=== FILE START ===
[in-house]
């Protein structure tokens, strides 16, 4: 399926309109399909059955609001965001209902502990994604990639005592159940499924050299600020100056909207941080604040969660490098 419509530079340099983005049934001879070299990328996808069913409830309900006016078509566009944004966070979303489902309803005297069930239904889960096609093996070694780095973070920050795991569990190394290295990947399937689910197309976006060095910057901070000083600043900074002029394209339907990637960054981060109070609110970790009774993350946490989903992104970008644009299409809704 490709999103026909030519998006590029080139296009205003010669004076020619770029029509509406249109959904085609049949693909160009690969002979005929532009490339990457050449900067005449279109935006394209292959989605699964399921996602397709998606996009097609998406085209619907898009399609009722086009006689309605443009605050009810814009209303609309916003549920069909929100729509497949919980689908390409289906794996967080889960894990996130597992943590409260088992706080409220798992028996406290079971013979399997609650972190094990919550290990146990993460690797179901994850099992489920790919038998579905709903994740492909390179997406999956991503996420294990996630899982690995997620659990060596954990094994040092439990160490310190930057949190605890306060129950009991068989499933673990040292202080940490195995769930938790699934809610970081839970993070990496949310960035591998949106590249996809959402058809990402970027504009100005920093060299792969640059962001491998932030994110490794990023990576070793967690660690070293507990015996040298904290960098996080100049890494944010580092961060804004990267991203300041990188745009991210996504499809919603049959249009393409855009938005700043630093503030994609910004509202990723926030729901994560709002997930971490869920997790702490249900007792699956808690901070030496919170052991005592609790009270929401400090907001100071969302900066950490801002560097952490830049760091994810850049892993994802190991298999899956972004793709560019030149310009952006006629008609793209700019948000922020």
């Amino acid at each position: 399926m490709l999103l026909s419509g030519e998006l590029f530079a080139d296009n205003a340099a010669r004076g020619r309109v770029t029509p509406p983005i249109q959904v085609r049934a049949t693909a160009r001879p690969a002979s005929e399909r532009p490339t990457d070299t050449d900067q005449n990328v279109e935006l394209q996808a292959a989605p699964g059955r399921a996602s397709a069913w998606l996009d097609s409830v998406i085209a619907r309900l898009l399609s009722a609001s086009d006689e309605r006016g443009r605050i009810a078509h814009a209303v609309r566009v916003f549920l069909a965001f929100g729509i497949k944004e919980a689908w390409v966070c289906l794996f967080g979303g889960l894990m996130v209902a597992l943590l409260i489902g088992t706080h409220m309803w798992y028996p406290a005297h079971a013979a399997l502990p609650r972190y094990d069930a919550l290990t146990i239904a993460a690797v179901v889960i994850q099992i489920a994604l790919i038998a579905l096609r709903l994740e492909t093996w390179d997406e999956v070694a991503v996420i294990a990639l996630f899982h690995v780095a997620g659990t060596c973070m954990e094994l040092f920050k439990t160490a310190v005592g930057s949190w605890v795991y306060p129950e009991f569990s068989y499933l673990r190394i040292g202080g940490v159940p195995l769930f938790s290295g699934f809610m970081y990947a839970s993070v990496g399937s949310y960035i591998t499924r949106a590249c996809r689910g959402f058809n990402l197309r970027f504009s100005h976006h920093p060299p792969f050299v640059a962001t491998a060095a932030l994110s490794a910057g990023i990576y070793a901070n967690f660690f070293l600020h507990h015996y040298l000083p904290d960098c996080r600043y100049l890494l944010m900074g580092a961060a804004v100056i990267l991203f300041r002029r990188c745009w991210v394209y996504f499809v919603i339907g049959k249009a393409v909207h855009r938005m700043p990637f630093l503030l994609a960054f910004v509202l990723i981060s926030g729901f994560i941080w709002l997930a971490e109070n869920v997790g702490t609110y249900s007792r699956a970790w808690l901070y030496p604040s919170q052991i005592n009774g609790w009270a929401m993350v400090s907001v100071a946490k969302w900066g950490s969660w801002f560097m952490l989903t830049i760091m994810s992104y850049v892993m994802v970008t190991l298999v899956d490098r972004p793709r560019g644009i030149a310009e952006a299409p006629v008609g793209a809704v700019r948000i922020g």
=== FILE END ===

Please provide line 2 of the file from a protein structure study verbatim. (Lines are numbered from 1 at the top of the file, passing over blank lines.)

């Protein structure tokens, strides 16, 4: 399926309109399909059955609001965001209902502990994604990639005592159940499924050299600020100056909207941080604040969660490098 419509530079340099983005049934001879070299990328996808069913409830309900006016078509566009944004966070979303489902309803005297069930239904889960096609093996070694780095973070920050795991569990190394290295990947399937689910197309976006060095910057901070000083600043900074002029394209339907990637960054981060109070609110970790009774993350946490989903992104970008644009299409809704 490709999103026909030519998006590029080139296009205003010669004076020619770029029509509406249109959904085609049949693909160009690969002979005929532009490339990457050449900067005449279109935006394209292959989605699964399921996602397709998606996009097609998406085209619907898009399609009722086009006689309605443009605050009810814009209303609309916003549920069909929100729509497949919980689908390409289906794996967080889960894990996130597992943590409260088992706080409220798992028996406290079971013979399997609650972190094990919550290990146990993460690797179901994850099992489920790919038998579905709903994740492909390179997406999956991503996420294990996630899982690995997620659990060596954990094994040092439990160490310190930057949190605890306060129950009991068989499933673990040292202080940490195995769930938790699934809610970081839970993070990496949310960035591998949106590249996809959402058809990402970027504009100005920093060299792969640059962001491998932030994110490794990023990576070793967690660690070293507990015996040298904290960098996080100049890494944010580092961060804004990267991203300041990188745009991210996504499809919603049959249009393409855009938005700043630093503030994609910004509202990723926030729901994560709002997930971490869920997790702490249900007792699956808690901070030496919170052991005592609790009270929401400090907001100071969302900066950490801002560097952490830049760091994810850049892993994802190991298999899956972004793709560019030149310009952006006629008609793209700019948000922020």